Because of its length performances of Mahler’s song cycle Das Lied von der Erde sometimes preclude the inclusion of other works with it either in concert or on recordings, and the pairing with Mozart’s Symphony no. 40 in G minor reflects the programming used in Salzburg. Yet it is what Giulini chose for the particular concert, a rare opportunity for the conductor to lead the Vienna Philharmonic. As a highly esteemed interpreter of both Mozart and Mahler, Giulini offers strong performances of the two works. At a time when Mozart’s works were being performed with a bow to historic practice, Giulini chose to use a fuller orchestra than other conductors might employ. This reflects tacitly the tradition in which Giulini worked, where an earlier composer like Mozart did not have to be rediscovered through reviving older performing traditions. Rather, Giulini had been performing Mozart’s work throughout his career, having played under such conductors as Toscanini. Mozart’s music was part of the living tradition of the day.
In approaching a familiar work by Mozart with a relatively large orchestra, Giulini used relatively slower tempos, particularly in the outer movements. Yet tempo is only one dimension of this music. The clarity of line that emerges in the first movement is characteristic of this particular recording. Giulini achieves this quality not only with a modest pacing, but he allows lines to end, with points of silence that help to delineate the phrasing. He allows the slow movement (Andante) to linger and in doing so brings out some of the ensemble passages that the Vienna Philharmonic executes well. With the third movement, Giulini’s pacing contributes an almost solemn character to the stylized minuet. Within the string textures that Giulini uses well in this performance, the winds are notable for the careful and delicate timbres they create. Details like these emerge in the final movement (Allegro assai), which is taken at a modest pace. Inflections of modality are clearly apparent in this recording, in which Giulini brings out sonorities that may be passed over when the movement is taken at faster tempos than those found in this dignified performance.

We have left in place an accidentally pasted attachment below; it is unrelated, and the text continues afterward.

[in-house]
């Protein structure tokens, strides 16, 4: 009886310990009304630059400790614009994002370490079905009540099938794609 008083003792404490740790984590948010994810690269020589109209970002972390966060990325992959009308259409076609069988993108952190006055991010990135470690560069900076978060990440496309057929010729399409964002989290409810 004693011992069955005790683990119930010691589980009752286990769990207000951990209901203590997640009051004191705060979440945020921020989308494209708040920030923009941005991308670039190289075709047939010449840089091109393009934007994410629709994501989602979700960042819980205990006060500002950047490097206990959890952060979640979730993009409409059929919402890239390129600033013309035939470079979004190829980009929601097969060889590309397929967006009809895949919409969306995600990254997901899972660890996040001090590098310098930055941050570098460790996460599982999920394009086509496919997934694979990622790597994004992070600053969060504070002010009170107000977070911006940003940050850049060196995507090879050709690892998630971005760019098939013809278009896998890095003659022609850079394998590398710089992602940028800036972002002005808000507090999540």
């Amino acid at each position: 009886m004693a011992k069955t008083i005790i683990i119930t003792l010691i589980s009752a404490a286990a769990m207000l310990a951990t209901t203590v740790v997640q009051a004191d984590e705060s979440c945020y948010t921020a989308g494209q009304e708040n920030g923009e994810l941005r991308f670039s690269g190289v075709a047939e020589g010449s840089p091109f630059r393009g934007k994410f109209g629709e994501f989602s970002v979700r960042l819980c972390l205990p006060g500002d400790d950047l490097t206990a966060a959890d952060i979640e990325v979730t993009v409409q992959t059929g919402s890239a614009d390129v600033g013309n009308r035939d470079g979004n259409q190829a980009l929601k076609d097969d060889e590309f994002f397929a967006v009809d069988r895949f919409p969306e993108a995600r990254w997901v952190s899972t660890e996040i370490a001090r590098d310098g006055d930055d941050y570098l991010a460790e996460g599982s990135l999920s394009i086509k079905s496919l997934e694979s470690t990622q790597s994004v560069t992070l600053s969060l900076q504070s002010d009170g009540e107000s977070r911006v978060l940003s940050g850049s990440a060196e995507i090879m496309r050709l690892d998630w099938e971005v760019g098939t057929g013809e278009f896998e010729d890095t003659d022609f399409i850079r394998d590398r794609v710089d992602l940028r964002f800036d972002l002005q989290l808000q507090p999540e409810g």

In interpreting Mahler’s Das Lied von der Erde, Giulini’s tempos are similarly conservative in an evidently thoughtfully conceived interpretation of this monumental work. His soloists were the mezzo soprano Brigitte Fassbaender and the tenor Francisco Araiza, two fine singers who bring wonderful technique and facility to this demanding work. Both Fassbaender and Araiza offer compelling performances that complement Giulini’s leadership.
Araiza offers some fine performances of the three pieces for tenor and orchestra. As demanding as each can be, his makes maintains a fluid tone that conveys a sense of ease and comfort with the music. He delivers well the sustained opening piece “Das Trinklied vom Jammer der Erde” is engaging in the third song, “Von der Jugend.” With “Der Trunkene im Frühling” Araiza maintains the level of intensity that he used to excellent effect in first song, always evoking a fresh and ringing tone.